Josh Kissell rescheduled his classes three times before he finally got it right.
Many honors students, like Kissell, said they are having difficulty finding honors classes that fit their schedule and go with their major.
“I don’t want to be like one girl in my class who can’t graduate because she still needs an honors class,” freshman architecture major Kissell said.
Because of the small amount of honors classes offered, honors students tend to take more honors LERs instead of honors classes in their major. The honors college offers around 100 different sections of honors classes, 43 of which are LERs.
“There are never any honors experiences in the classes that I need for my major,” sophomore English major Kelsey Rubenking said. “Besides the honors colloquium, there aren’t any English classes.”
Because the popularity of the major itself determines the availability of honors classes, students in an unpopular major don’t have as many opportunities for honors classes in their major, Honors Coordinator of Curriculum Victoria Bocchicchio said.
“If we are going to have a class, we have to make sure we have enough students to fill it,” she said. “It is the departments who decide what classes they give us and we certainly wouldn’t ask a department for an honors section of a class that we knew we couldn’t fill.”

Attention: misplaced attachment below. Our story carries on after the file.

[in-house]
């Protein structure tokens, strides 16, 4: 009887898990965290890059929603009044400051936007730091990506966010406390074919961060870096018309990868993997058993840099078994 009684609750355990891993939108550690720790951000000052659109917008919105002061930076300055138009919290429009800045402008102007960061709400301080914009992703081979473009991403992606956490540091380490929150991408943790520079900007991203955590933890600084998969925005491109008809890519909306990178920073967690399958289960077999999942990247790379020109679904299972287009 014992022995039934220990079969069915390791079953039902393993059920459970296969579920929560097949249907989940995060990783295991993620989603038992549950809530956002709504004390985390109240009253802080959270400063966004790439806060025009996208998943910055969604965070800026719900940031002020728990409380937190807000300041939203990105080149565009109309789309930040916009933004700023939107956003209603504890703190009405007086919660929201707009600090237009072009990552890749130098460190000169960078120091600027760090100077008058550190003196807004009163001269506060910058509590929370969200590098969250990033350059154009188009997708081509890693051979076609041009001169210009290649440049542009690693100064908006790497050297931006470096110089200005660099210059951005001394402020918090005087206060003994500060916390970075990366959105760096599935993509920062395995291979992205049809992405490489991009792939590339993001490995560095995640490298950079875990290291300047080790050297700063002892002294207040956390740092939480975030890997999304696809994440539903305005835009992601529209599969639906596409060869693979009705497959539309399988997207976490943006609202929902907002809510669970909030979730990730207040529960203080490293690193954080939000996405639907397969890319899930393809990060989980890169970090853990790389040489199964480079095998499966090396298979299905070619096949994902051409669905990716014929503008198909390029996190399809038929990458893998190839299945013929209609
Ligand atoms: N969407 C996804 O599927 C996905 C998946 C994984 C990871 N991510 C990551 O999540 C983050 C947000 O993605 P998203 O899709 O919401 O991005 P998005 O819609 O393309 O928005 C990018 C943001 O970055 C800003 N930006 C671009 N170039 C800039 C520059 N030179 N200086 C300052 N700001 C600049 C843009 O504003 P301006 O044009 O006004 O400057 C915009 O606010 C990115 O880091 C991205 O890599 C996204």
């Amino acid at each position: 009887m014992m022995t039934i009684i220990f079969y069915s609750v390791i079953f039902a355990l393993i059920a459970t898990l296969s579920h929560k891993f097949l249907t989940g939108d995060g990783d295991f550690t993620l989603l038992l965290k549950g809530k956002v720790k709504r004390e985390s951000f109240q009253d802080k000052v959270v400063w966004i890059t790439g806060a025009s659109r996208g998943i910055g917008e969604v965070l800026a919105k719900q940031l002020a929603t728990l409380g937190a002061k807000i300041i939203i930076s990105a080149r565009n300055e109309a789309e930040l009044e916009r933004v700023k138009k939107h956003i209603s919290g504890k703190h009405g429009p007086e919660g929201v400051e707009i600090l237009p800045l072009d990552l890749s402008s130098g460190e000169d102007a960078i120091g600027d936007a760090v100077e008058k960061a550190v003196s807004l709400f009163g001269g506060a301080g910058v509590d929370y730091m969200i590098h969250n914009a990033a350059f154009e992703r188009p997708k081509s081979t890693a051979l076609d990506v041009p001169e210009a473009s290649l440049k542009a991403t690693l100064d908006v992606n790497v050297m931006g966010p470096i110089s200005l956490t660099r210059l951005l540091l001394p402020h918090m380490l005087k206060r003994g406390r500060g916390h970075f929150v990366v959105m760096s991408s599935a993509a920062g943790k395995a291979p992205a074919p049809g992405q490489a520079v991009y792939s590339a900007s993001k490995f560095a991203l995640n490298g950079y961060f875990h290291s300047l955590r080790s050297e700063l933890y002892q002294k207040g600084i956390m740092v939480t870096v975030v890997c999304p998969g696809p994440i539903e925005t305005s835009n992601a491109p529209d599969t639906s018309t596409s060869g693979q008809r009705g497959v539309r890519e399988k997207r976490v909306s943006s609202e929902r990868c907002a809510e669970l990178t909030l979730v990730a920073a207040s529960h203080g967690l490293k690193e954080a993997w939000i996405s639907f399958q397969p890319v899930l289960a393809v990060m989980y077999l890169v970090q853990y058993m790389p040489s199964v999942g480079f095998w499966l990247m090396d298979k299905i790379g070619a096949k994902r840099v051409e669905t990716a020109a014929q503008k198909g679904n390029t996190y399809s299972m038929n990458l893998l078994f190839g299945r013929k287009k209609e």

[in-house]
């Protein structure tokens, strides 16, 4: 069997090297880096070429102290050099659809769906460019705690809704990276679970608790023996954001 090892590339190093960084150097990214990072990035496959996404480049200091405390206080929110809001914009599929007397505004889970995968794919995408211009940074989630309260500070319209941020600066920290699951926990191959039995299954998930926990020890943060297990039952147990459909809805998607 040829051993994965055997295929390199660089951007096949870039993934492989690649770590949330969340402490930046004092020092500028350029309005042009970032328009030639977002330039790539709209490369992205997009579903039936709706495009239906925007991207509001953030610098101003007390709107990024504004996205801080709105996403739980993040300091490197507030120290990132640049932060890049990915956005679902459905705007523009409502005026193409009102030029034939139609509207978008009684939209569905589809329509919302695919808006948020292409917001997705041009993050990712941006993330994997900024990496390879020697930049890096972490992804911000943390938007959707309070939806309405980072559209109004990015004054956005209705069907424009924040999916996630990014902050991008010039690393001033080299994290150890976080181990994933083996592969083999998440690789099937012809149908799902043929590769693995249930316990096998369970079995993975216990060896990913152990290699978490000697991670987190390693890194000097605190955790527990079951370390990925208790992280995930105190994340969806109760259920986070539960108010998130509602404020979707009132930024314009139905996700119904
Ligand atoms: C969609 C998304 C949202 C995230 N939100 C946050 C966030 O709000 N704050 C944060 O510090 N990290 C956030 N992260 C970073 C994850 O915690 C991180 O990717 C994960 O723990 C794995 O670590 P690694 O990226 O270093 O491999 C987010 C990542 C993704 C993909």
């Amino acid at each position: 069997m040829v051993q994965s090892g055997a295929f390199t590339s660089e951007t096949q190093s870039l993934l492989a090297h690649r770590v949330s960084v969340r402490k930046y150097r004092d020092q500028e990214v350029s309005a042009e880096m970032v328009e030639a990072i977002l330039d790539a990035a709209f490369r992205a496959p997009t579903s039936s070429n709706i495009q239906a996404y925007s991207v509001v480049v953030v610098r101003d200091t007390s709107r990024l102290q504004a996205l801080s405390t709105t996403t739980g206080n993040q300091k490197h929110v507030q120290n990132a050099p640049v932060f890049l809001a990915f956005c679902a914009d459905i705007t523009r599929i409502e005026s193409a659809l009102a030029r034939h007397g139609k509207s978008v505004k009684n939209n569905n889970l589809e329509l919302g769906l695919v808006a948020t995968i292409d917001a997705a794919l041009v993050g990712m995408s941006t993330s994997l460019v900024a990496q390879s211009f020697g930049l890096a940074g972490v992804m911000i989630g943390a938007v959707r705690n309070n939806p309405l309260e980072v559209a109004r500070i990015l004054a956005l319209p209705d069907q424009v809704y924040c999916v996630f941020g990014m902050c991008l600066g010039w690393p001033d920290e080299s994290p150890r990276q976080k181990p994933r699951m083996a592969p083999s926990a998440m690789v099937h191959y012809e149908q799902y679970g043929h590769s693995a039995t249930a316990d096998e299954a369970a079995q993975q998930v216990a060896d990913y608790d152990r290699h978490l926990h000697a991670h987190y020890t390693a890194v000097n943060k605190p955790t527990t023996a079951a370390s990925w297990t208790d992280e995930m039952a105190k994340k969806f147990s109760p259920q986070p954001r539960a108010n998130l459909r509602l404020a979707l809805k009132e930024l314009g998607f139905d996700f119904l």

For students in less popular majors, they will have to fill their honors requirements with LERs.
“I would like my honors classes to be in my major to get more of an intellectual experience in what I want to do with my life,” Rubenking said.
Bocchicchio said it doesn’t matter what classes students take, just as long as they take classes in honors. The main difference is the size of classes and the ways the professors teach.
“The experience is going to be richer,” she said. “It is an advantage for students in the long run.”
She said the classes aren’t intended to be more difficult, though.
“Students shouldn’t be punished for being in honors,” Bocchicchio said. “Faculty members can be confident these are good students, so they can stretch what they are doing.”
Contact honors and international affairs reporter Katie Roupe at [email protected]